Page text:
What is your Ableton Live starting template?


#1

I have issues with speed. I’m slow : I start from scratch and I design every sound while losing a lot of time and energy, and at the middle of the track after days of producing, I have brain overload.

I deleted a lot of things lately, sounds, folders, presets, things I don’t use : I take a couple of days to cool down as I produce every day for a month since we are not in lockdown and I can see people again (inspiration).

I would like to start fresh, my computer is not cluttered, I have free space, and I’d like to create a clever template to save time and energy.

I kept a few sounds in my library but not much, just things I use often and I’d like to make a tiny library, with only sounds I designed and I want to avoid being overwhelmed (It was the case with my previous library, too much folders and stuff).

So I’d like to discuss :

  • How to save the maximum amount of time and energy at the beginning of a project ? How to create an optimum template ?
  • How to keep a library ready to use ?

I want to avoid cluttering my mind, as I am more limited than before since my burnout, I am easily tired and overwhelmed.

Thanks !


#2

I keep it blank. Otherwise I’ll either become either rusty or lazy, and both seem counterproductive.

I also think it’s incredibly difficult to use templates when you create multiple styles of music, engage in long sound design sessions, or just want to do some quick editing - each of these categories is like an entirely different evening / weekend / months-long, grueling process.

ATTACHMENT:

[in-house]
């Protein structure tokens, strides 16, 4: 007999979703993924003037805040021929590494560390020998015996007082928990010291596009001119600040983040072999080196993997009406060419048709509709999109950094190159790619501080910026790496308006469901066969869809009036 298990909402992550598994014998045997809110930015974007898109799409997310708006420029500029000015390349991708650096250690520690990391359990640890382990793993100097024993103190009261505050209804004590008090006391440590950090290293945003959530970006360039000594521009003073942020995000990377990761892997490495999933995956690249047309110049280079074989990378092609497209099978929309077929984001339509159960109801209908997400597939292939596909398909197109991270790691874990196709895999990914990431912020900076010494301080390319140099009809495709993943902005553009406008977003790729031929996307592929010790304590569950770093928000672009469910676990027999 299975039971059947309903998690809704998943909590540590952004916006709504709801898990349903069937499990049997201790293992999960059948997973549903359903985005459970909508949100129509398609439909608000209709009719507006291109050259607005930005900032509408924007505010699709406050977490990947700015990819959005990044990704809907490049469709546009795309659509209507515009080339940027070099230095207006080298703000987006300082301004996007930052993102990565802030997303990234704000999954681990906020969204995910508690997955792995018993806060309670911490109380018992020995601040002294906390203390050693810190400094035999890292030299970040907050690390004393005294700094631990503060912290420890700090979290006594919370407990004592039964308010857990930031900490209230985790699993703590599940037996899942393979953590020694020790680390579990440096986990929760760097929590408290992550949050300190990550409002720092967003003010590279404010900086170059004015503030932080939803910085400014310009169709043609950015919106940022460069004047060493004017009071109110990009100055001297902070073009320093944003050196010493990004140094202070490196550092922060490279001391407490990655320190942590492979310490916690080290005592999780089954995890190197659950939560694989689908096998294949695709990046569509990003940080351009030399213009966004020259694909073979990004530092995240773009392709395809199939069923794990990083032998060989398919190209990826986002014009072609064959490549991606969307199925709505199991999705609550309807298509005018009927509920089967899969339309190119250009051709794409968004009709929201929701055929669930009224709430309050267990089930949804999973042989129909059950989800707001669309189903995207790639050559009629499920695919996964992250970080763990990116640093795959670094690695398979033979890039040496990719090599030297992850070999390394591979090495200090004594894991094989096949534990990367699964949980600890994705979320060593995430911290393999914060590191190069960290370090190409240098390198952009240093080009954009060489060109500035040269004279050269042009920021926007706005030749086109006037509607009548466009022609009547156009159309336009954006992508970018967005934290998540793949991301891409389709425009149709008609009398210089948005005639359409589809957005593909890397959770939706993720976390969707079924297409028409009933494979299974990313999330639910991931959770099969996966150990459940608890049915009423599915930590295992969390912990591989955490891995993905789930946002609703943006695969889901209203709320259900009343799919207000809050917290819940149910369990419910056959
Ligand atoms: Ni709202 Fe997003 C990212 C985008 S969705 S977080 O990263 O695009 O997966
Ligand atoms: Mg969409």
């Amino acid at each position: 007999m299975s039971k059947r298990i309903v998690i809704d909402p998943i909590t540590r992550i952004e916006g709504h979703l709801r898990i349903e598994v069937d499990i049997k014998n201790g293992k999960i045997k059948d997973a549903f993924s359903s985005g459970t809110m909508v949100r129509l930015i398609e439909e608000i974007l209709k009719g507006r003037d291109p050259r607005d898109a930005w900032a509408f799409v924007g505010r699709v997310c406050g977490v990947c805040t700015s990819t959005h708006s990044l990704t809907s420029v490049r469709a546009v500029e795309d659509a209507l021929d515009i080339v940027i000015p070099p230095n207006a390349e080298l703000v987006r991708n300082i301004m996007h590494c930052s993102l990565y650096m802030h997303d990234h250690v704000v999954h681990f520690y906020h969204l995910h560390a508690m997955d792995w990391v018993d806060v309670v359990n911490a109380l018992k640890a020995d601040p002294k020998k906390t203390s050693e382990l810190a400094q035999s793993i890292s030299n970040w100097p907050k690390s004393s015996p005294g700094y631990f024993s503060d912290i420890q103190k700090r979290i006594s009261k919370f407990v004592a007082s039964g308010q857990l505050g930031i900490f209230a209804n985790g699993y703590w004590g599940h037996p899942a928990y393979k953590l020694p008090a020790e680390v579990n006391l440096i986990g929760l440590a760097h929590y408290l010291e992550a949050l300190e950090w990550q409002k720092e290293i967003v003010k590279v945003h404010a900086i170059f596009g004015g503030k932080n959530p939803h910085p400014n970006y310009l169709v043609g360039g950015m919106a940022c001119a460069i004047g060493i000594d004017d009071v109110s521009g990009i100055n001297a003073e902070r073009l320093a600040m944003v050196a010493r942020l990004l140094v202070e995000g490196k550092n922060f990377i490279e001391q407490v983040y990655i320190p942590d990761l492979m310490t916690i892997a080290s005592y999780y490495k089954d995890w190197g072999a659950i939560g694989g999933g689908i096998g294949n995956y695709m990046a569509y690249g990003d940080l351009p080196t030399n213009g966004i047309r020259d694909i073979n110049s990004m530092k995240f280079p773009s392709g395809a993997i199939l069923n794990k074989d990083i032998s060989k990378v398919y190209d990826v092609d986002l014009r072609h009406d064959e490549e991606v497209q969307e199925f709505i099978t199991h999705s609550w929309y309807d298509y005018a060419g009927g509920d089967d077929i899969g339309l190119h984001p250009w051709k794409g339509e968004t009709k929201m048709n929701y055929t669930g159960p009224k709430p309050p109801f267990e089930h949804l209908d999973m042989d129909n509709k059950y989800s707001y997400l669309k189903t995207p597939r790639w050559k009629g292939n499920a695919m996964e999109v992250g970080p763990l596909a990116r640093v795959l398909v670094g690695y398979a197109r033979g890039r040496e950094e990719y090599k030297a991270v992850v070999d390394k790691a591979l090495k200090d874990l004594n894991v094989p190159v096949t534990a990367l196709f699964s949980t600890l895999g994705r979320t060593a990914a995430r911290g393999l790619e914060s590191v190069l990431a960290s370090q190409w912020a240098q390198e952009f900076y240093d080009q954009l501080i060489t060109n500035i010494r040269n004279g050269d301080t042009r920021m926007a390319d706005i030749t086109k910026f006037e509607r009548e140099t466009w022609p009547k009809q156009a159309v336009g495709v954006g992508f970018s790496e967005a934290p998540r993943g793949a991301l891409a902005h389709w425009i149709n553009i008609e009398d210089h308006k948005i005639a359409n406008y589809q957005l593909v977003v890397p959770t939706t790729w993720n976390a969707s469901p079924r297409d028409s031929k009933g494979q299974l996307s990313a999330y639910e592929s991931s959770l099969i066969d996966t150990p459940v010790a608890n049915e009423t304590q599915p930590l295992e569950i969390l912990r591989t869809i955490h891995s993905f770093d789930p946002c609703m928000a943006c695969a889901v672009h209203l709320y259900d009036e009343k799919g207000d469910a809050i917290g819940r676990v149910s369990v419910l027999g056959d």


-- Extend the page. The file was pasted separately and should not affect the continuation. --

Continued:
I could either make a shitload of templates to organize and tap into later, or I could literally just save time by not using templates.


#3

It might be counter productive but my templates is dead easy, some ‘ghetto mastering’ effects on the master, delay in send one, reverb on send two, 4 tracks.


#4

i start from scratch with every tune, with the exception of a metal record I recorded. I made a template that contained my bass guitar “amp” and eq/compression scheme, same w my Kontakt based drum kit. Those two elements were consistent across the entire release, sticking with those decisions allowed me to focus on writing, this release came together extremely quickly as a result.

With electronic music i start from scratch!


#5

I just have a template with a really big drum kit I made, fabfilter on each track/the master and that’s it. Open ended. Whatever synth I decide to start with can vary so my template doesn’t have one in it.


#6

I saved lots of templates, for different genres, different sound design tasks and so on… But basically I just saved projects before giving a name and rarely use any of it, I guess mostly because the loading/opening process takes much longer as compared to starting from scratch and I would switch everything up after a while anyways.

However, if you always use something in every project, same drum machine, always sidechaining some elements, it makes sense to load that stuff directly. And it can be fun to open an old template, seeing stuff you are not using much anymore or even forgot about. And I’m still saving template-like files for specific instrument racks, effect chains and similar stuff, but rarely complete projects.


#7

I have a shit ton of templates, but do not use them when I want to be creative. If I am just starting a song idea, I sit down and think of the voice (instrument/sounds) which are going to go in that tune.

Then go apeshit doing sound design, playing instruments, walking around recording foley, run stuff thru a tape deck and see if I can manipulate it on the fly, play with some modules, load a vst and turn pots or slide a fader, just truly mess around with whatever strikes me!
Record/print/write a script/ask for permission to use someone I randomly record on phone/or shuffle through my samples and re-sample…then take all of this crap and …
Put em in odd folders, then you have your own sample banks to just draw from.